Islamic Finance and Global Financial Stability: A joint report published by the Islamic Financial Services Board (IFSB), Islamic Research and Training Institute (IRTI) and Islamic Development Bank (IDB)
The global financial crisis of 2008-09 has brought to the forefront issues concerning the stability and resilience of financial systems.At the heart of the crisis is the near-breakdown of the functioning of the financial intermediation process, amid a generalised loss ofconfidence in the financial system.
Many factors have been cited as the cause of the crisis. They include a combination of misalignments in the incentive structure and unbridled financial innovation which led to indiscriminate lending and excessive risk-taking. Other contributory factors include the erosion of sound prudential practices, with banks compromising on underwriting and risk management standards in pursuit of short-term gains and market share. While the banking institutions had employed increasingly sophisticated financial engineering techniques to repackage mortgages into complex structured securities, such financial innovation was not supported by commensurate enhancements to their governance processes and risk management infrastructure and practices.
In the wake of the crisis, the global financial community has intensified efforts to reform the international financial architecture to ensure its stability and resilience in a more challenging environment.The challenge before us is to not only undertake the necessary regulatory reform that will minimise potential risks, but to also build a new financial architecture that will promote greater efficiency in the financial intermediation process, including across borders.
In the search for a new financial architecture, there is a general consensus on the need to return banking to its basic function – to provide financial services that add value to the real economy. This in fact represents the very essence of Islamic finance. These are the very elements found in the Shari’ah principles that form the foundation of Islamic finance. It is these inherent elements that contribute towards the overall stability and resilience of the Islamic financial system. This foundation is further reinforced by the values that are extolled in Islamic finance that are similar to those found in ethical finance and socially responsible investment. The key strength of the Shari’ah injunctions is its emphasis on a strong linkage to productive economic activity, its inbuilt checks and balances and its high level of transparency and disclosure. The Islamic financial services industry has thus been in a relatively stronger position to weather the global financial crisis, demonstrating its robustness as a stable form of financial intermediation. The inherent features of Islamic finance have the potential to serve as a basis to address several of the issues and challenges that have surfaced in the conventional financial system during the current crisis. As the role and relevance of Islamic finance in the global financial system gains significance, it has potential to contribute to greater global financial stability and towards strengthening global growth.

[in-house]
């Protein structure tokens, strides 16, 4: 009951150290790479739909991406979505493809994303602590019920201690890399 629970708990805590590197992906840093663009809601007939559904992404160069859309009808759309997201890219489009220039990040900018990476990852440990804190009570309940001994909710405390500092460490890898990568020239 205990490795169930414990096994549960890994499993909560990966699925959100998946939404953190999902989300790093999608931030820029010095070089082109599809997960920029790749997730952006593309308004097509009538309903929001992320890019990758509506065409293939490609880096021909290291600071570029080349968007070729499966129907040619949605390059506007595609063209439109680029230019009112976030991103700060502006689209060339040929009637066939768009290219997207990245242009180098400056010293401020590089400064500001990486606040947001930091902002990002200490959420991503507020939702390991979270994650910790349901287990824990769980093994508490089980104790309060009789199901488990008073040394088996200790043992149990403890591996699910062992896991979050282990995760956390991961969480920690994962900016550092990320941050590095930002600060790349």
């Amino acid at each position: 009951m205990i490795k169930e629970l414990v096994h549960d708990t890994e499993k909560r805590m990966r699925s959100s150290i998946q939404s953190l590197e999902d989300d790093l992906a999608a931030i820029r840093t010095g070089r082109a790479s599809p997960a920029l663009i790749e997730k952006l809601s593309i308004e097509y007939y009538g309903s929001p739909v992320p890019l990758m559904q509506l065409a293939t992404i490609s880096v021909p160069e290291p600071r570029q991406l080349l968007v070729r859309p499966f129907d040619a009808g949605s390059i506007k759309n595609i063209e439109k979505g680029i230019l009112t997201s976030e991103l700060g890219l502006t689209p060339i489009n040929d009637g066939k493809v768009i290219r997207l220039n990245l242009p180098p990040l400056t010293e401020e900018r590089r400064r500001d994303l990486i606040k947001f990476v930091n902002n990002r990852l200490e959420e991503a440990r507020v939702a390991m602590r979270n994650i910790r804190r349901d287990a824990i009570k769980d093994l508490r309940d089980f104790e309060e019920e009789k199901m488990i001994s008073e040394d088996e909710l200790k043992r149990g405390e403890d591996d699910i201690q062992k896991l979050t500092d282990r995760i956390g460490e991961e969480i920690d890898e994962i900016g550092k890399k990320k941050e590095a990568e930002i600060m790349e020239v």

Read the full report here.